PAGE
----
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A blog on UConn women's basketball.

Tuesday, October 18, 2011

Memorable trip to UConn for the McDaniels

If UConn recruiting target Xylina McDaniel was half as impressed at the scene inside Gampel Pavilion over the weekend as her father and former NBA star Xavier McDaniel, perhaps the Huskies will get a commitment from its first recruit from South Carolina since Kalana Greene.
"Walking in the arena and looking at all the Big East championships, 10 national titles, that is a lot right there," Xavier McDaniel said on Tuesday night. "It's a nice arena - not too big, not too small. I think it fits perfectly for girls' basketball, about 10,000 people and they had a packed house. I felt like it was great trip for us.

"Coach Geno (Auriemma) is a great coach. His seven (national) titles show that, watching their practice and how they go, how they get after it and expect for their players to be the best at what they do."

Xylina is down to UConn, North Carolina and South Carolina and her father believes she can't go wrong whichever way she goes.

"As far as X, it is a matter of what she wants to do," McDaniel said. "Let's be honest. If she comes to South Carolina and turns it around, she will be treated like a queen for the rest of her life. If you go to UConn, you can be a part of what Coach Geno has built for (25) years which won't be bad whichever way you go. If she goes to North Carolina, she can do all the things that Michael Jordan to Marion Jones (both members of UNC national championship teams) and all the great athletes they have had.  As I told her, the sky is limit. I think it is up to her. I told her you can't be afraid if a Breanna Stewart or a Morgan Tuck or Moriah Jefferson are coming (to UConn), you just have to go play. I played with Aubrey Sherrod, Greg Dreiling (at Wichita State)and I have my name on the rafters too. It is a matter of you focusing and I always say don't focus on yourself, focus on the team, the rest will take care of itself."
McDaniel, who averaged 15.6 points and 6.1 rebounds in his 14-year NBA career, is planning to let Xylina make the decision for herself.
"I'd like to get this process over with but it isn't me who is going to play college ball, it is her," McDaniel said. "It definitely has to be her making that college decision, I am happy with it. I think no matter what school you go to, you will get a very good education. I just think it comes down to winning and losing, if it was me. You have look at it that if you go to South Carolina, there are going to be some ups and downs. If you are Connecticut, you have all the (winning) programs, North Carolina is right behind teams like Connecticut, Tennessee and Stanford. Duke and North Carolina are right there. As far as Connecticut, Tennessee and Stanford and then maybe it is Duke and North Carolina - maybe in that order. I am not talking about what Texas A&M did last year, I am talking about what year in and year out, those are the teams you are going to see in the Sweet 16, Elite Eight, Final Four just about every year.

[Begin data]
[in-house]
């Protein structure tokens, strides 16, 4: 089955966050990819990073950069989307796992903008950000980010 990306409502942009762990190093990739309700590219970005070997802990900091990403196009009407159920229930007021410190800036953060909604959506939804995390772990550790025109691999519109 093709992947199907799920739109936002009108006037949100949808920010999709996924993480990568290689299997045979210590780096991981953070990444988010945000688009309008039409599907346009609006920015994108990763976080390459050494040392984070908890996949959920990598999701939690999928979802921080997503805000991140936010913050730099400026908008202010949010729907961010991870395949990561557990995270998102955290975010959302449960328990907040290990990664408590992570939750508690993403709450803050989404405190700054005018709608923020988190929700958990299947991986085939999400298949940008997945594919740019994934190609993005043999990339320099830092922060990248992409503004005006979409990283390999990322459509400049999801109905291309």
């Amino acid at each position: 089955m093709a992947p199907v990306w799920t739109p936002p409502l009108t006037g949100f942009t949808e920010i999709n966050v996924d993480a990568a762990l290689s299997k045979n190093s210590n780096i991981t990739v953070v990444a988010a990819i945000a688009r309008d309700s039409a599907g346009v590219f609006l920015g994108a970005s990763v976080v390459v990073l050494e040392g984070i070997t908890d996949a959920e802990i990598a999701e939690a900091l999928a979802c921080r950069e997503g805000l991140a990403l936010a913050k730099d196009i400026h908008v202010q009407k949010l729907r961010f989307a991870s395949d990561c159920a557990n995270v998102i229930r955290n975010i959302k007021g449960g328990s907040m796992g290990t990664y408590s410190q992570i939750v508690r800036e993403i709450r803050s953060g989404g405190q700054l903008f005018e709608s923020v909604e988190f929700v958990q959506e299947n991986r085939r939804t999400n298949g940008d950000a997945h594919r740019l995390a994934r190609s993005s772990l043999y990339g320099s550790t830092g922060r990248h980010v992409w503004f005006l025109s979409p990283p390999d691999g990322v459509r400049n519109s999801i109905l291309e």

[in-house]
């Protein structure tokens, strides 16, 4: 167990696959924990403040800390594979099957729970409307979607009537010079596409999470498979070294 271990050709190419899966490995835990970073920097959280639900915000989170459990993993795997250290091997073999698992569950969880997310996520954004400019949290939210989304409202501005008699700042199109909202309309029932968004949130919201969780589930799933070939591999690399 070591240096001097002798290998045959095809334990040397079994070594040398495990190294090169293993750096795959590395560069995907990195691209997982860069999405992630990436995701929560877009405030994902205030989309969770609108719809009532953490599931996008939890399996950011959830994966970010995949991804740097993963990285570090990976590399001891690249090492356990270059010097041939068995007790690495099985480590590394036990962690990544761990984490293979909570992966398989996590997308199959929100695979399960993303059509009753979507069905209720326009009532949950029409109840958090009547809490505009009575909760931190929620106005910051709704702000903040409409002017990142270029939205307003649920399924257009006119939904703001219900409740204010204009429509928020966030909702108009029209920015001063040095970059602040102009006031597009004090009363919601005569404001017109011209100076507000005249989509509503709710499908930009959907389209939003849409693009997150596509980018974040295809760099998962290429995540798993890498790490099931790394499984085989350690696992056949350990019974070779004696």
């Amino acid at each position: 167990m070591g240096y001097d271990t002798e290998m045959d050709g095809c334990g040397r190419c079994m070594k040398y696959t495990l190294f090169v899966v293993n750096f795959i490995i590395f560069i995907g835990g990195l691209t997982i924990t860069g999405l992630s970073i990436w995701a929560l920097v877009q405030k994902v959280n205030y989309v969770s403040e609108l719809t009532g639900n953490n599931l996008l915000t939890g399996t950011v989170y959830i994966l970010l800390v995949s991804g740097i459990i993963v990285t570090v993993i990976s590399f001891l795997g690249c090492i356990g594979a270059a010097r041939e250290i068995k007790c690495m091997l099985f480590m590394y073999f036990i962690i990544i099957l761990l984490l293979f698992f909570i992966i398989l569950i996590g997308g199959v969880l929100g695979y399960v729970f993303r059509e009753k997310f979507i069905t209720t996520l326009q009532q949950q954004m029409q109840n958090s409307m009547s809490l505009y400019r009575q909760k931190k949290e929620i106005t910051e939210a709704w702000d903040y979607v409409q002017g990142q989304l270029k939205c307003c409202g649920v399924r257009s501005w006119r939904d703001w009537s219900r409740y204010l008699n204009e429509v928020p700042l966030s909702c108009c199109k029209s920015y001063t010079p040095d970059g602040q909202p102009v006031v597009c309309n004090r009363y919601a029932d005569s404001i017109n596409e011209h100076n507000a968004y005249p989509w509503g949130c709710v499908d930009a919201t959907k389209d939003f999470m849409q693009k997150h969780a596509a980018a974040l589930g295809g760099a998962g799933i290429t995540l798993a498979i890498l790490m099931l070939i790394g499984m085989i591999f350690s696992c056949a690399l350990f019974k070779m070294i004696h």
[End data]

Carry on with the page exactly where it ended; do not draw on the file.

"I think they work hard for (South Carolina coach) Dawn Staley too, Dawn Staley is a great motivator that gets after it. I am not one of these people who say you can't do this or you can't do that. Whatever it takes to get that girl going or get that boy going, I am down with it because I have played for some tough coaches over my time. I tell people all the time, if kids can't be pushed than they aren't going to amount to anything. I have seen (North Carolina) Coach (Sylvia) Hatchell at it also."

McDaniel, who also coaches Xylina with the South Carolina 76ers AAU program, first noticed his daughter's potential to be a major college player shortly after she became a teenager. He believes that Xylina can be a dominant defender and rebounder at the next level.

"At 13 and being 6-foot and now being 6-2 and being a dominant rebounder for us has been a plus and she's been a scorer as well," McDaniel said. "I think she can make an impact on defender and as a rebounder (in college). When she was young, I stressed defense a lot. I used to make her guard point guards, 2 guards and not just big people. A big girl who would try to go 1 on 1 and said damn this girl is pretty quick and then they go into the post. She has the defensive capabilities of playing five positions in college. I think she is a forward, I am not going to say she is a small forward and I'm not going to say she is a power forward. She is a forward but I think she is a forward. You can ask the UConn players who played against her. She was rebounding and blocking shots and doing a lot of the things that I taught her. I thought she did a very good job in that scrimmage with the girls."
Anne Long, Xylina's high school coach at Spring Valley High in Columbia, S.C., said that Xylina was planning to take another visit to North Carolina with her mom but Xavier said that was not the case. He also didn't have a time frame for Xylina to make a decision.

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